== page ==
My secret desire to be a stay-at-home father

Photo: Shutterstock
Photo: Shutterstock 

It was quite possibly the last thing I should have been thinking about in that moment.

I was in my first year of university at Charles Sturt in Bathurst and living away from home for the first time in my life; looking back now some 23 years later it is almost embarrassing to admit what went through my mind.

Walking into town with my J-Hut dorm buddies (most likely headed for the Oxford Tavern), I stopped on the corner of William and Browning St and noticed out of the corner of my eye a family of four clambering into the car.

I remember – as clear as day – thinking to myself, 'If I could fast forward to that place in my life right now I would do so in a heartbeat.'

Like I said, given what I have experienced in the past 20 years it's an admission I'm almost ashamed of, that before my career had even begun all I ever really wanted was to become a full-time father.

Well, that time has come.

Becoming more and more disillusioned by the industry I was in I made the decision to walk away.

It wasn't quite that simple. There were serious discussions that first had to take place but ultimately my wife and I arrived at a simple truth: She didn't have enough hours in the day for a career she loved and I was wasting away hours doing something I no longer enjoyed.

So we flipped it and that aspiration of devoting the majority of my time to our two beautiful children, a dream hatched before I'd ever really had a serious girlfriend, has now come true.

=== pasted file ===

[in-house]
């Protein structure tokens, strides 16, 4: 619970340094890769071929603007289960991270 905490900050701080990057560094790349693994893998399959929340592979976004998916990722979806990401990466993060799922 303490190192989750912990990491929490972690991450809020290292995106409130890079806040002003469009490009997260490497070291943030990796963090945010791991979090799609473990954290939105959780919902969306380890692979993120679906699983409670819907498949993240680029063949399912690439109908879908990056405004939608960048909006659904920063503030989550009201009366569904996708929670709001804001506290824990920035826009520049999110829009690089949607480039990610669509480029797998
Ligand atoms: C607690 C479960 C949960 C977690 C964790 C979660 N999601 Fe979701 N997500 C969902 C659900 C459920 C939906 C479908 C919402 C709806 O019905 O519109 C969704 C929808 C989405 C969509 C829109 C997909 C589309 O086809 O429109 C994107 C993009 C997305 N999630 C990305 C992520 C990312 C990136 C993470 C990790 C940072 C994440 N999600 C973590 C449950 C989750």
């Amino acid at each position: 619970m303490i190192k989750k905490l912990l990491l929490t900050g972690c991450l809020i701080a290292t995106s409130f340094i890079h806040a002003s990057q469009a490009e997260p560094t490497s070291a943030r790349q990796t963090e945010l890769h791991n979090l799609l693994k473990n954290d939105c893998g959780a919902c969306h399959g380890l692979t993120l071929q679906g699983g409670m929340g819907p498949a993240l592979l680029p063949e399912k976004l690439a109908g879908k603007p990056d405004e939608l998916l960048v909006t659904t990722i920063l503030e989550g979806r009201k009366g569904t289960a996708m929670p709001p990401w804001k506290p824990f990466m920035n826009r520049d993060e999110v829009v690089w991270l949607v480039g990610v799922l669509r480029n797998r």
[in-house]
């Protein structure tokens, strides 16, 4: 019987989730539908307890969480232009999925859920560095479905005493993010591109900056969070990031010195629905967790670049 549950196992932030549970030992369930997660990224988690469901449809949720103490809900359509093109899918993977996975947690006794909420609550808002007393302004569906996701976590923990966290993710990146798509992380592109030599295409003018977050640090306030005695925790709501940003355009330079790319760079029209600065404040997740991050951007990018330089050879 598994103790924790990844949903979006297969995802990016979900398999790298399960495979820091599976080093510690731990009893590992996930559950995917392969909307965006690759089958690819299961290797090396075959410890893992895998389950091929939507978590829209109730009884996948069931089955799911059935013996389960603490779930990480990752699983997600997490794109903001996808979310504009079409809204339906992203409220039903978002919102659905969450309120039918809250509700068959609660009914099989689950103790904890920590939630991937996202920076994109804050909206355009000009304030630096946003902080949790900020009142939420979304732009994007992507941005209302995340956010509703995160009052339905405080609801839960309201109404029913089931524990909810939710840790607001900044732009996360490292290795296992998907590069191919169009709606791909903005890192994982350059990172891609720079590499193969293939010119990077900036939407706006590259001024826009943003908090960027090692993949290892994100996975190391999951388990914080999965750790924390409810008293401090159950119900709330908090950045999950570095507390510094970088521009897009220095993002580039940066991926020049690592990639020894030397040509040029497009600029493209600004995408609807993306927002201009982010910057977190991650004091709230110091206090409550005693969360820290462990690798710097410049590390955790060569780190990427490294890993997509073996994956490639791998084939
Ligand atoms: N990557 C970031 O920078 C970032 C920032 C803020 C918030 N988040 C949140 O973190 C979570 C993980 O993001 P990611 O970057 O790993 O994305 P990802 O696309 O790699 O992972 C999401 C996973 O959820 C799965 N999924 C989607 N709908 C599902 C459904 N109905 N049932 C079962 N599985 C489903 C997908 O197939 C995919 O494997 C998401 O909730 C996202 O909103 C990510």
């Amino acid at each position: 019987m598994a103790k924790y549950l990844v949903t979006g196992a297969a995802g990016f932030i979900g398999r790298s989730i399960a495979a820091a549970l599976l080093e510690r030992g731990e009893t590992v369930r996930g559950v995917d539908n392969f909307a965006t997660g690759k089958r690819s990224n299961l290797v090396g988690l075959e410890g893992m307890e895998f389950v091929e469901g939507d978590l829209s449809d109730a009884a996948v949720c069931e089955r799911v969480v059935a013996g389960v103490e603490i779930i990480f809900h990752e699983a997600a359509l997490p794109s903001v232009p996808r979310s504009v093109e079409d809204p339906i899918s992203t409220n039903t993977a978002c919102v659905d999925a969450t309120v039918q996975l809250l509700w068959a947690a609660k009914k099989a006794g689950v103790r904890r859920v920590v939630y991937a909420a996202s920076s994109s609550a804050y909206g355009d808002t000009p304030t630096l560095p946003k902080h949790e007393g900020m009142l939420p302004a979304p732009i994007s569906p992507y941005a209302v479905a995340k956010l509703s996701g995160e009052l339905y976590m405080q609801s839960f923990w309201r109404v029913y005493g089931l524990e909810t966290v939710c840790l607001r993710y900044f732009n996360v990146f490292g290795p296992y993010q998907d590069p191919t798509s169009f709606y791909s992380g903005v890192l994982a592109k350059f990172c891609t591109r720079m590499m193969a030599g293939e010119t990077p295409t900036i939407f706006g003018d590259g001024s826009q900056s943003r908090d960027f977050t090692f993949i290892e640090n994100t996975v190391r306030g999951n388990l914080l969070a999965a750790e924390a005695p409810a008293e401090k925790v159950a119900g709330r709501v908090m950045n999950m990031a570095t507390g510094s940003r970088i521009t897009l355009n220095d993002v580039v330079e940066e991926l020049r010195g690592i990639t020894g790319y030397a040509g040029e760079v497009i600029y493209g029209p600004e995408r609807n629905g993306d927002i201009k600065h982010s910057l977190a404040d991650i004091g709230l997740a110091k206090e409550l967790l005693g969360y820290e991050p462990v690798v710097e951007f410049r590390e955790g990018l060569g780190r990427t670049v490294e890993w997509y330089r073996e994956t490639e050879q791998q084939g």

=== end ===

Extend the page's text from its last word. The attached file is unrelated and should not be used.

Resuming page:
I have become the primary care giver.

I like to think I assisted as much as possible and was an active father in my children's lives but there is no doubt that there have been times when long hours have left my wife fighting a lone battle to keep the chaos in check.

That balance has now shifted.

I do the school drop-offs; I do the pick-ups; I facilitate sports aerobics practice on a Wednesday and basketball training on Thursday. I prepare the majority of the evening meals and usually end my days making lunches in order to get a headstart on the 24 hours to follow.

And I love it, but there have been some adjustments to be made, both in how I see myself and how friends view the decision that we have made.

Working parents know that it takes very little to fill the six hours when the kids are occupied by school and when you are trying to squeeze in a new life as a freelance writer the 'working day' is less like 9am-5pm and more like 7am-9pm.

But as a man I can't deny that there is a stigma that is attached to stopping full-time work in order to focus primarily on the family.

Mates of mine have been doing what mates do; giving me a hard time and countless doubtful looks when I tell them I am working harder than ever.

I do fear what might happen should I need to rejoin my chosen field on a full-time basis in the future having stepped back from an industry that I worked so hard to establish myself.

But there are not enough hours in the day to get mired too deeply in those thoughts right now.

I was raised in what would have been considered a traditional family where my father worked and our mother stayed home to look after us three boys. Right up until we got to an age where she had to work part-time in order to keep pace with the food bills.

As a male of 42 years of age I was raised to believe that my primary function was to provide for my family.

Now, my primary responsibility is to guide my children through their schooling years so that they too can plot a fulfilling career path of their own.

What job could possibly be more important than that?